When your family becomes inverse strangers

There’s a graph I saw a while ago on the Internet that’s stuck with me. It shows how you spend your time with others as you get older. So, from ages 0-12 or so, you spend a lot of time with your parents and your siblings. Then you slowly spend less time with them and more and more time with your friends. 

At age 18, for most Americans (and for me), you then suddenly spend almost zero time with your parents and siblings. Your time with them, for the rest of their lives, is measured in days per year if you’re lucky, hours if you’re not. Most of that time is taken up by your friends at first, then your kids and your spouse, but also, increasingly, just time spent alone.

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I know this is true for me. I see my parents for probably a total of two weeks per year, and my siblings for about a week. I’ve been trying to spend more time with my parents in the past couple of years, because I’ve had more than a few increasingly unpleasant reminders that our time together is limited. But still, there’s only so much time we can spend together. Not only do we live in separate states, but, to be honest, we tend to argue when we’re together. There are only so many debates I can have about whether 7:00 pm is too late or too early for dinner and if we need to have dinner together and if we’re not going to eat together you might as well make your own dinner and I worked so hard on this dinner and all I asked you to do was to be home by 6:45 before I… need to go back home and breathe. Then I’m back home, alone, like I am now.

This is sad, of course, and maybe unnatural given the vast majority of human history. Because we don’t see each other, we really can’t rely on each other the way I’d like to. My support network in Boston consists of my girlfriend, my friends, and strangers I pay, and that’s true for everything from taking care of my dog when I’m on vacation to taking care of me when I’m sick. I’m sure that my siblings would step up if I was grievously sick (or my parents if they could), like my dad’s brother recently did for him, but I won’t ask them to drop their lives if I have the flu, and they don’t ask me, either. We become inverse-strangers, somehow, knowing intimate secrets about each other and sharing the most important moments of our lives but unable to share the mundane.

And this inverse-strangerhood means that we see each other in snapshots instead of as a whole. And then I see myself as snapshots, too, with all the little triumphs and failures of everyday life flattened out into digestible tidbits. Dinner dates and calls and late night conversations turn into “Oh yeah, we’re seeing each other exclusively now”. Entrepreneurship’s wild ups and downs, the rapid cycling between certainty of success and certainty of bankruptcy gets turned into “Work’s fine, not much to report”.

I went to my parents’ house in Florida last week to spend some time with them. While I was there, I found my dad’s collection of mementos from my and my brothers’ childhoods, giant Ziploc bags filled with report cards and newspaper clippings and school projects. I found myself enormously entertained by comparing my brothers’ parallel lives. As fraternal twins, they always had the unfortunate experience of doing everything at the same time, being compared to each other constantly, and yet being entirely different from one another.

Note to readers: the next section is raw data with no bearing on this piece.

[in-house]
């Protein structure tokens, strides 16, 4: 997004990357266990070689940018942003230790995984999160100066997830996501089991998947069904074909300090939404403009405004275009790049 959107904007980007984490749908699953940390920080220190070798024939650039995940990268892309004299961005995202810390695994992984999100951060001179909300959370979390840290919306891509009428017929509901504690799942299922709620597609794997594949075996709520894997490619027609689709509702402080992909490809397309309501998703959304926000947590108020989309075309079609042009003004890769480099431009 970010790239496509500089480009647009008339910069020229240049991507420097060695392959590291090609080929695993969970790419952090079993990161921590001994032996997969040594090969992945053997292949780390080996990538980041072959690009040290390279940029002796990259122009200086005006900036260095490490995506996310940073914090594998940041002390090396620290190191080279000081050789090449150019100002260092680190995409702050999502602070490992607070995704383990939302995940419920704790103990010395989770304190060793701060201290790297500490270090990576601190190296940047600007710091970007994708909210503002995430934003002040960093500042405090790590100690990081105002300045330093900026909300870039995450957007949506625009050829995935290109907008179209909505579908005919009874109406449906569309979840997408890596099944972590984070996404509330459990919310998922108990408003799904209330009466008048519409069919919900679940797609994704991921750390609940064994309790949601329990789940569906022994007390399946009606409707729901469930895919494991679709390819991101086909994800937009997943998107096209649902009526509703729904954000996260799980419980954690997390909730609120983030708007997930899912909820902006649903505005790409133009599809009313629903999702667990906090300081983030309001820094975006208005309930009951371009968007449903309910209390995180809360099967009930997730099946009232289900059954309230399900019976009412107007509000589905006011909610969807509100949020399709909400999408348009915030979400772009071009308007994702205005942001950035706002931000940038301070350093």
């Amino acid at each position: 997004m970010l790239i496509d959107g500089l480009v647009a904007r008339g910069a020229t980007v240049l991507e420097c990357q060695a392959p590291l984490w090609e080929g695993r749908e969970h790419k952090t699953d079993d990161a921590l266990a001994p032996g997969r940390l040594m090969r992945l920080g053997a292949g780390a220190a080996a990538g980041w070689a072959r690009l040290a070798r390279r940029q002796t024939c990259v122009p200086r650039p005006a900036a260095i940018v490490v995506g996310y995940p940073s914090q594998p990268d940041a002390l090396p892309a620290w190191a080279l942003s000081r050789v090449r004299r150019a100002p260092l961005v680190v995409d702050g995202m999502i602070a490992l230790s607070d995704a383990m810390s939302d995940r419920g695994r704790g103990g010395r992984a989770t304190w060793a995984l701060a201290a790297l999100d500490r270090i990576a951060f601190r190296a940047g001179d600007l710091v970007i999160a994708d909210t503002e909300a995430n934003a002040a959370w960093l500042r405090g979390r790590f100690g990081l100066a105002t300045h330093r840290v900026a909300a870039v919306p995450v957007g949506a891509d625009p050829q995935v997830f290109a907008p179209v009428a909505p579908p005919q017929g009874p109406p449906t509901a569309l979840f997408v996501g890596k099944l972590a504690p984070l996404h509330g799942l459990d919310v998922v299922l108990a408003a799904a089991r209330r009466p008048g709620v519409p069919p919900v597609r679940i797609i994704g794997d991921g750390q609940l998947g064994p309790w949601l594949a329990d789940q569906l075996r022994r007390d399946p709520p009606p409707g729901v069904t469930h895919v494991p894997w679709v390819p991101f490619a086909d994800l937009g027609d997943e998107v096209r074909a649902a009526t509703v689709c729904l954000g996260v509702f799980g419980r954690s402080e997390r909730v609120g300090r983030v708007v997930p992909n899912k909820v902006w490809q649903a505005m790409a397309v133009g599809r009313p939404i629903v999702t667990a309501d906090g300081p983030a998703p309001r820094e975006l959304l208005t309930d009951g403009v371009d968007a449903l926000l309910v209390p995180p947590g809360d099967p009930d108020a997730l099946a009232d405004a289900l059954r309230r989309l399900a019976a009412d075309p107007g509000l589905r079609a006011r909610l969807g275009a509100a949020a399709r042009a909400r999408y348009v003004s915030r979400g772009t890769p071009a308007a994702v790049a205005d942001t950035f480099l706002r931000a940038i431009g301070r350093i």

For example, they both had the same assignment in 7th grade to write a short story. Solicitous, empathetic Justin wrote a story about a boy experiencing the death of a mentor, and the young boy being comforted by his father and then comforting another, younger boy in turn. Boisterous, confident Jared wrote a story about a teenager narrowly escaping kidnapping by an escaped convict.

The difference became especially striking when I found their postcards from summer camp, buried somewhere in the middle of the bag. Justin, ever concerned about others, gave personal and health updates on me, on Jared, on our cousins at the camp, and even his friends in the cabin, who neither I nor, presumably, my parents, had the foggiest idea of. Jared gave updates on his athletic accomplishments (he had the second fastest time on the climbing wall), how hot and muggy the weather was, and on the unfairness of the camp’s PDA rules, which didn’t allow him to hug his girlfriends. 

As I looked through these postcards 20 odd years later, at this point closer in age to my parents when they first got these postcards than my brothers when they wrote them, I had the uncanny sense of, once again, looking at my brothers’ lives through snapshots, much like my parents must have. Some of the events I vaguely recalled, like Justin’s astonishment at how being the lead “singer” in the winning lip sync band made him so popular that 12 separate girls asked him to the end-of-camp dance. Others I didn’t, like how their friend Jordan’s girlfriend apparently broke up with him by telling him that she had a crush on both Jared and Justin simultaneously, causing much consternation within the friend group.

21 years ago, these were the events that defined my brothers’ experience and their world. When they wanted to convey to my parents what exactly their first glimpses of a life with my parents not around would consist of, something that, at the time, seemed so wonderful, this is what they wrote about. And here I was, an adult, two decades and a thousand miles away, trying to piece together who they were from these glimpses and my own foggy memories. Inverse strangers once more.